To those that would later believe in him to gain eternal life- According to John's Gospel, the eternal life begins now, in that through the work of the Spirit we begin to live the kind of life which we shall eternally live. The Greek literally reads "Believe on Him in[to] eternal life". Faith in Christ, demonstrated by baptism into Him, results in the Spirit empowering us to live the life eternal, the kind of life we shall eternally live. Paul has touched on this idea in :14.

1:17 Now to the King eternal, immortal, invisible, the only God, be honour and glory forever and ever. Amen- The whole style of this suggests that :15-17 are all part of the "Faithful saying" which Paul is quoting. Note especially the "Amen" at the end, followed by a resumption of the argument in the next verse and continuing on with the rest of the letter. It could be that the "Saying" about Paul being our pattern of grace was part of a liturgy, said or sung in prayer or hymn. Yet the first person pronoun, "I", might suggest that it was said or sung about each believer and not just about Paul; everyman should see in himself a pattern of amazing grace for others. This would explain why such a "Saying" was used in hymn or prayer- as a witness to the unbelievers listening.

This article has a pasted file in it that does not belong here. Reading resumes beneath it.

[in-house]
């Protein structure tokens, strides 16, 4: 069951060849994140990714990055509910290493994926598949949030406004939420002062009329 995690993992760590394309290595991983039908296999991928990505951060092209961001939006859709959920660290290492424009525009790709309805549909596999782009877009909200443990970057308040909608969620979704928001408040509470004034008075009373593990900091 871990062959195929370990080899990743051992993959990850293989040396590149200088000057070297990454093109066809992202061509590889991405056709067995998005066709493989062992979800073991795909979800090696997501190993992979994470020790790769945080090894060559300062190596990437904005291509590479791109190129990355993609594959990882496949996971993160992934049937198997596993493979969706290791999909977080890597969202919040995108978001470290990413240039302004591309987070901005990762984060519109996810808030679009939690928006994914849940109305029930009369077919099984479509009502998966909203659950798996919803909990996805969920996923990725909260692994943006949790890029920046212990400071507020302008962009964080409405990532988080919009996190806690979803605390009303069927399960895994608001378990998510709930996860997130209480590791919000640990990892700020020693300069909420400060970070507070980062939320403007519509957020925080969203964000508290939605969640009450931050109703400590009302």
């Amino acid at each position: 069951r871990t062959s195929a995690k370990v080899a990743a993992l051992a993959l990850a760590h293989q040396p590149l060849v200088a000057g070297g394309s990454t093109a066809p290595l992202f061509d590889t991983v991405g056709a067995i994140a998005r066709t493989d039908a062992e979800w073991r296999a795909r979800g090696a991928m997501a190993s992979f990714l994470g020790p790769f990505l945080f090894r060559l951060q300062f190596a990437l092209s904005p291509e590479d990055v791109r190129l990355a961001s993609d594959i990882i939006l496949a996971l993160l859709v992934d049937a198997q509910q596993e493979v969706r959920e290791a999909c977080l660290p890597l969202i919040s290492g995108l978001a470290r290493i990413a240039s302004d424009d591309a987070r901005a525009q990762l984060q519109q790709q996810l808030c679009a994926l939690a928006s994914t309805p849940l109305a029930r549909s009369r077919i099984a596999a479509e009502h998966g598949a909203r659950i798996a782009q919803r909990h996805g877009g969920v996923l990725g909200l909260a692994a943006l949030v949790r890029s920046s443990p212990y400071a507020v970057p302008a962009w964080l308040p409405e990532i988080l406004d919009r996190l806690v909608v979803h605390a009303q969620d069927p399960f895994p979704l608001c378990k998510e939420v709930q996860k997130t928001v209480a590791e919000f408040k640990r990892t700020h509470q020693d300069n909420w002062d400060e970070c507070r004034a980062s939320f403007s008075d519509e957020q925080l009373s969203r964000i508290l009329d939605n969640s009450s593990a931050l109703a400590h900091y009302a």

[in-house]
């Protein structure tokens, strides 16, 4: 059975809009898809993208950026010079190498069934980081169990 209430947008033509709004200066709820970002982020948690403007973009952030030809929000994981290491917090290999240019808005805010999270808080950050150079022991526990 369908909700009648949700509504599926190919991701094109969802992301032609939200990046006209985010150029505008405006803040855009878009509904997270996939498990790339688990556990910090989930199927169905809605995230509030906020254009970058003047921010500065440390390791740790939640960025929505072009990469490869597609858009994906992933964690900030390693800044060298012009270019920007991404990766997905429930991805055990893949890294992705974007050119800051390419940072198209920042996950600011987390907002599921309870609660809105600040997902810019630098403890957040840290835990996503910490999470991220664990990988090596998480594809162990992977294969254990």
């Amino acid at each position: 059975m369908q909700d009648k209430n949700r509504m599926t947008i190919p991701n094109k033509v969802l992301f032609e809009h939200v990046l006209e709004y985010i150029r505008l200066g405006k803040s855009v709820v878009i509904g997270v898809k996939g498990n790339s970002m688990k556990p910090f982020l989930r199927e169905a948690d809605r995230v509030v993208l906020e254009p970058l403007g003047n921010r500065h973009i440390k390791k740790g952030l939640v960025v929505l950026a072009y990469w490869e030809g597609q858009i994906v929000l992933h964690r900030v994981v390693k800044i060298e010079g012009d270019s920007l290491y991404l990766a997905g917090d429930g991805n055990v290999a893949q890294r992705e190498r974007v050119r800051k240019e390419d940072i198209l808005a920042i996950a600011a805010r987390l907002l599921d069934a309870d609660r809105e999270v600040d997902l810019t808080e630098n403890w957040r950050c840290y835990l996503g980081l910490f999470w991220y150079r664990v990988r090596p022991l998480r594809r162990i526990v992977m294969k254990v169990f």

1:18 This charge I commit to you, my child Timothy- The charge of remaining in Ephesus and resisting the false teachers (:3); a charge which had been supported by inspired prophecy.

In accordance with the prophecies which were made about you, that by them- There were prophecies about Timothy which had gone before, or “led the way to thee” (1 Tim. 1:18 RVmg.). But Paul had to encourage Timothy to fulfil them, to make them come real and true for him. Likewise the fearful and timid Jeremiah was told “I have made thee this day a defenced city… be not dismayed” (Jer. 1:17,18). He had to live out the potential personality which God had enabled him to have.